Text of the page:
“One needs to address both the gaps with institutional and financial capacity building.”
According to him, cities such as Delhi will need 77 monitoring stations while smaller cities may do with 15 stations.
Guttikunda was part of a study, ‘National Clean Air Programme (NCAP) for Indian cities: Review and outlook of clean air action plans’, with Tanushree Ganguly of the Council for Energy, Environment and Water (CEEW) as the lead author.
The study observed that only 25 per cent of the plans integrated information on the relative source contributions to formulate control strategies.
But the information does not translate into prioritising actions listed in the plan, it noted.
“The absence of source information has resulted in plans being replicated for the cities within a state. Nine states with multiple non-attainment cities have used the same set of action plans and timelines across all cities.”
As pointed out, source apportionment studies are vital as the source contributions play a major role in deciding what action needs to be taken.
In studies, done initially for six major metros, the major causes of pollution were identified as vehicle, dust and construction, biomass, industry and others.
“Source apportionment studies for at least 40 cities have already commenced and are at advance level,” Professor Tripathi told IANS.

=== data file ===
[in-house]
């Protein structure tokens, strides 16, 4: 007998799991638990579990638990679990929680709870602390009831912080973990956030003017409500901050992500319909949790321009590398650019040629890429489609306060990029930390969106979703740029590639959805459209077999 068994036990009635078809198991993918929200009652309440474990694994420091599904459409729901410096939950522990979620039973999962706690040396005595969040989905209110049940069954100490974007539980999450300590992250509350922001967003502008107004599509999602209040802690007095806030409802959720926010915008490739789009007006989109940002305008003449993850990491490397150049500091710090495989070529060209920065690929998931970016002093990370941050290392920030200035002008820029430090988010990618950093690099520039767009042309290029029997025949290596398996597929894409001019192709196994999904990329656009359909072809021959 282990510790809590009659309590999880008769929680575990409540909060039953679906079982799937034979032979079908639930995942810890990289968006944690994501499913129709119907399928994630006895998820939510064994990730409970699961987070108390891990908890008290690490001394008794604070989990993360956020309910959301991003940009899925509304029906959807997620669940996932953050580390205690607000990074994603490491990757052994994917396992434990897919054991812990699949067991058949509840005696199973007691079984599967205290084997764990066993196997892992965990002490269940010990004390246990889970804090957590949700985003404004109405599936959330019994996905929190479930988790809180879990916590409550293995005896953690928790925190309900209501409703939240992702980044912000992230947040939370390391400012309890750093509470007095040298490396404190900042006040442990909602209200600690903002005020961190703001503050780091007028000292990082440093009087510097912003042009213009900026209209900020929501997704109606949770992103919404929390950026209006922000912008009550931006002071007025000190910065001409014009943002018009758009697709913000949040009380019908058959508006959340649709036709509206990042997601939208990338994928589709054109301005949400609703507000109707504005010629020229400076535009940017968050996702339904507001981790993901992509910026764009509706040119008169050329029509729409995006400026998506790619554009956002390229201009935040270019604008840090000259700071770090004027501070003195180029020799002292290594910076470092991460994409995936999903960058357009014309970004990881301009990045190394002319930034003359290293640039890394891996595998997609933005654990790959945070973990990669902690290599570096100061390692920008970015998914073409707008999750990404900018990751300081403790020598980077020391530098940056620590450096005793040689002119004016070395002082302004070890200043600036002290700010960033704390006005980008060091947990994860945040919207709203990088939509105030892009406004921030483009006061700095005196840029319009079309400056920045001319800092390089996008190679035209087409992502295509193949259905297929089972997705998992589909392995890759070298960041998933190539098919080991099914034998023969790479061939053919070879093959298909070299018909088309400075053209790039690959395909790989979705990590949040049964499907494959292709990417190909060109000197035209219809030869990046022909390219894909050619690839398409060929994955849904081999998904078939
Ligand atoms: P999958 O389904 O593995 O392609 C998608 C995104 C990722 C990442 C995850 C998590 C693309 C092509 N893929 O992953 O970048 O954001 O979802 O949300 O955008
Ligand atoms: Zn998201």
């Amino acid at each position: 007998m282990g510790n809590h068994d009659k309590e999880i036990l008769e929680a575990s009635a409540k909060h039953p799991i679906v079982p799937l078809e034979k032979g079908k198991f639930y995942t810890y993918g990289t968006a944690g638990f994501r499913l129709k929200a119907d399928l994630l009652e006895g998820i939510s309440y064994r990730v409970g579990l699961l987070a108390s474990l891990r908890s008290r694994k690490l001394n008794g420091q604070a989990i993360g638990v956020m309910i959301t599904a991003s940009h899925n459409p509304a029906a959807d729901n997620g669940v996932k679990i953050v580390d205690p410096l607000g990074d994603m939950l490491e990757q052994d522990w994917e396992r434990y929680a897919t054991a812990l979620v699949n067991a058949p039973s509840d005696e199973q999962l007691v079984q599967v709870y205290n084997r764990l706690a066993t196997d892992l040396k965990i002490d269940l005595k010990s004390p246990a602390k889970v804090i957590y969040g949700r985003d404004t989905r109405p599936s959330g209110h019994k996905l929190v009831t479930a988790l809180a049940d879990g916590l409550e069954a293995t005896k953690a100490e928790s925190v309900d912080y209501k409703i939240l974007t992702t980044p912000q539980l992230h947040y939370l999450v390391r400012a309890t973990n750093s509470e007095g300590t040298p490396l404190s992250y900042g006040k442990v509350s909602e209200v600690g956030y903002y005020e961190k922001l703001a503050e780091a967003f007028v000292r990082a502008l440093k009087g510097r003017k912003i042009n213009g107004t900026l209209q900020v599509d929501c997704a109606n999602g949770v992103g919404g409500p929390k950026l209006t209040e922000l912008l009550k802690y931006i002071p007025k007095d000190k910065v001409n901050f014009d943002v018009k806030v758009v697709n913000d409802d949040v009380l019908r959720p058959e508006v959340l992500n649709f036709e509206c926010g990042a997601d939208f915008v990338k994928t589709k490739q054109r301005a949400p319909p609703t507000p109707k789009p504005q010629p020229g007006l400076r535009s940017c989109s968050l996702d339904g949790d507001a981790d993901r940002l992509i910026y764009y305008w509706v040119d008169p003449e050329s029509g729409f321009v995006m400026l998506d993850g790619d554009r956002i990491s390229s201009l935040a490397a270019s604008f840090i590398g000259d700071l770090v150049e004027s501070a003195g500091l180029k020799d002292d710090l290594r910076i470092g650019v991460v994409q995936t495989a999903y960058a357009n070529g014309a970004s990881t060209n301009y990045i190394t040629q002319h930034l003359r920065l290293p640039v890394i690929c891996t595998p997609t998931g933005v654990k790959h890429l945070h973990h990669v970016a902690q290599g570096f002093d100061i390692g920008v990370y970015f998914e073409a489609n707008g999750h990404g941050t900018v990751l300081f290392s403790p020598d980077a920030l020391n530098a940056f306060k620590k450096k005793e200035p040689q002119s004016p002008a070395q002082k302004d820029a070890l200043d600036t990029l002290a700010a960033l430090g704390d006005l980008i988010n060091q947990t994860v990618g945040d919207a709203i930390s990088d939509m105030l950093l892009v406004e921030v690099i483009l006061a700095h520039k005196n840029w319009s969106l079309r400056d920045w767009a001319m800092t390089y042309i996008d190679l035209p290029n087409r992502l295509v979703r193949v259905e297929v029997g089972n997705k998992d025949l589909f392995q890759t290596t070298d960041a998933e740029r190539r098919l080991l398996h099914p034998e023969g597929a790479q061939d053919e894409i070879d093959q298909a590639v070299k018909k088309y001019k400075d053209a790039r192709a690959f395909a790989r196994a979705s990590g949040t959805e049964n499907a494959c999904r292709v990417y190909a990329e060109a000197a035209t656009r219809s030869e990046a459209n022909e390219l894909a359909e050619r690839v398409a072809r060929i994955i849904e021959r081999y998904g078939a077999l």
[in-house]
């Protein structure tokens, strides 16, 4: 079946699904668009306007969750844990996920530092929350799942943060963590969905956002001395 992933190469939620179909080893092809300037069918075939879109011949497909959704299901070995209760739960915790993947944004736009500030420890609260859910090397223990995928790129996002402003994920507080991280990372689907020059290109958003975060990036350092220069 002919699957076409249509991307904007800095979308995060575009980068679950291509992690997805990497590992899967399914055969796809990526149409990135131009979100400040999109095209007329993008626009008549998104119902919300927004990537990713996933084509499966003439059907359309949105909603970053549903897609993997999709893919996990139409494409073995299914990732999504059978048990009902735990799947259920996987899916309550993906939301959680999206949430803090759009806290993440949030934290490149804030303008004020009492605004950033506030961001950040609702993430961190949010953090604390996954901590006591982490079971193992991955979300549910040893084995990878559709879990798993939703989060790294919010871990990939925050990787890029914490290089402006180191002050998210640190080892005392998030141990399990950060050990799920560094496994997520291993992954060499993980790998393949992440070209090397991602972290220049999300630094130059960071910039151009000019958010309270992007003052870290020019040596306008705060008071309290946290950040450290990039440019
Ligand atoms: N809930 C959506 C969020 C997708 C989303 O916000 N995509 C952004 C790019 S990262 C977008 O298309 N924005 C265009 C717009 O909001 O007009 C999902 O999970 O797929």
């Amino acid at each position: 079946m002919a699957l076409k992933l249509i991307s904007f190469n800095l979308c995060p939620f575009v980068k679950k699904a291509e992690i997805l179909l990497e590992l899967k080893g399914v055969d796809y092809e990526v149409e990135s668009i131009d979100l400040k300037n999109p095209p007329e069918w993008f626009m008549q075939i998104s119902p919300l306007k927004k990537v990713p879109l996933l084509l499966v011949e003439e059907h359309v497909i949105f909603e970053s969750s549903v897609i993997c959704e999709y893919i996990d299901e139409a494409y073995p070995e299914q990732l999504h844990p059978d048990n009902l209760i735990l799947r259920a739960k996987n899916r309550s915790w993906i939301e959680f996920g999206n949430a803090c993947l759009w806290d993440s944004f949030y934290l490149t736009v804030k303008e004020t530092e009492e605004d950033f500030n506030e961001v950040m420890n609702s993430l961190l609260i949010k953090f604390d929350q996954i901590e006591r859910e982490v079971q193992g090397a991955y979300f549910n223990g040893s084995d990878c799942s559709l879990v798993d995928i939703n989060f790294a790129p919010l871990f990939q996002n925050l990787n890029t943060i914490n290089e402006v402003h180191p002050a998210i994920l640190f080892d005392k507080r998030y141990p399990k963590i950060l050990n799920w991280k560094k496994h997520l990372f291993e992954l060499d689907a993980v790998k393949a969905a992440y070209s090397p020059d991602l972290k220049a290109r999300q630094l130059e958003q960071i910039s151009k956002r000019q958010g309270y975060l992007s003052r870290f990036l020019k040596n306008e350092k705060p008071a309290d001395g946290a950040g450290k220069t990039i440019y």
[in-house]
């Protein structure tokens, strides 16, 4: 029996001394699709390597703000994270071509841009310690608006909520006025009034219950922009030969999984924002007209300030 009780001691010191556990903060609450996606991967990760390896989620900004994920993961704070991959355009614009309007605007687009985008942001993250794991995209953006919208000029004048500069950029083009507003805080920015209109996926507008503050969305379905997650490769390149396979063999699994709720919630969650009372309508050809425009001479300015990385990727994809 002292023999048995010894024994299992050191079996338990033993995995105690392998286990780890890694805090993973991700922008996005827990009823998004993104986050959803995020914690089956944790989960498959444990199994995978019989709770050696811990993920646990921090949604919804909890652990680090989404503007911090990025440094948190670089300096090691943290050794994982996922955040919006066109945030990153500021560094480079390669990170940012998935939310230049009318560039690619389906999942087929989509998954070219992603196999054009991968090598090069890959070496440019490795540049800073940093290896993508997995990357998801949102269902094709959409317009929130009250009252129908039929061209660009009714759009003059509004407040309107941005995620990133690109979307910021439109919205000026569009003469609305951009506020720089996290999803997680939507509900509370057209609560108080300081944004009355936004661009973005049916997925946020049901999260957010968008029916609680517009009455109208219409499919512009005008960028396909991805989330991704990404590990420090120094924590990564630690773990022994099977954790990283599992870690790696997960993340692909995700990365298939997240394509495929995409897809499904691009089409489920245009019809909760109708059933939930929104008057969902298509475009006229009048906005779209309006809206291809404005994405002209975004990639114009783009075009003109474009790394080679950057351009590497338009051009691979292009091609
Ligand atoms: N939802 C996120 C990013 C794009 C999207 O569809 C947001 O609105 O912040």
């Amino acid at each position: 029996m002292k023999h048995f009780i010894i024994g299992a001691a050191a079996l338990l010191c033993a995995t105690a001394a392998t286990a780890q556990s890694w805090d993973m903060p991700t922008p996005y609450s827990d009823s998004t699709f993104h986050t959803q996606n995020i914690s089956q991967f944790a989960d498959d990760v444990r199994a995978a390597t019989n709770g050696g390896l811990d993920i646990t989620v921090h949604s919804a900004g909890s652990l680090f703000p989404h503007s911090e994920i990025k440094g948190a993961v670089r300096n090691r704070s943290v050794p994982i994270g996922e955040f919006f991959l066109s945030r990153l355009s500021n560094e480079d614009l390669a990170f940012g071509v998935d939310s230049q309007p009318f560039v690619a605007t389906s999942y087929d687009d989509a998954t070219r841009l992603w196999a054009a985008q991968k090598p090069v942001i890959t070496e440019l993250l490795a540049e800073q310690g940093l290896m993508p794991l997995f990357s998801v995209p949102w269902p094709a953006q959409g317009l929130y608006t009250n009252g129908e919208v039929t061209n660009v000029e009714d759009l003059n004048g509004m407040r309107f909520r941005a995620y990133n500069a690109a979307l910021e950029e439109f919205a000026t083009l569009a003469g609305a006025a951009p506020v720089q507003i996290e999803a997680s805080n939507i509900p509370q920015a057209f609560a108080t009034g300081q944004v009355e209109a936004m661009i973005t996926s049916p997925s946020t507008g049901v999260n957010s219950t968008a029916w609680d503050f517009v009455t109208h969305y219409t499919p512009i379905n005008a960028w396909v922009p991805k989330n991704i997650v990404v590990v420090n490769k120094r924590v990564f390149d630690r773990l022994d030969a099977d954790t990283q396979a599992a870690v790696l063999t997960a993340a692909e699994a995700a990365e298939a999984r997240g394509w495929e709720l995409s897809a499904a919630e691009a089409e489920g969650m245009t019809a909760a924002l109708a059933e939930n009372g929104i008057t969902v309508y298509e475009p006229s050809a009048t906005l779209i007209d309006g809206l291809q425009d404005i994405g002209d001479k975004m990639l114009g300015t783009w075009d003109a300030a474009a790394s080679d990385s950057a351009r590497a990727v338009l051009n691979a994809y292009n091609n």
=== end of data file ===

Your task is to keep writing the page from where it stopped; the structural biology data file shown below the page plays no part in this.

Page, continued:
While, rest of the cities have initiated the procedure, he added.
The CEEW study had also stated that the estimates suggest that 30 per cent of the PM2.5 concentrations comes outside the boundary and highlighted the need for more regional collaboration for cleaner air.
“While most city plans include the recommended measures, there are no clear guidelines on establishing regional coordination,” it had said.
“Move from city-centric to air shed-centric air quality management. This approach requires an inter-state coordination mechanism, which can be facilitated by setting up regional air shed management authorities that enjoy cross-state jurisdiction,” recommended the study.
Guttikunda said, the NKN has taken cognizance of the issue and exploring how to build air sheds.
“Overall, there is so much more to be done ahead of the 2024 target. We need to do more,” agreed Professor Tripathi.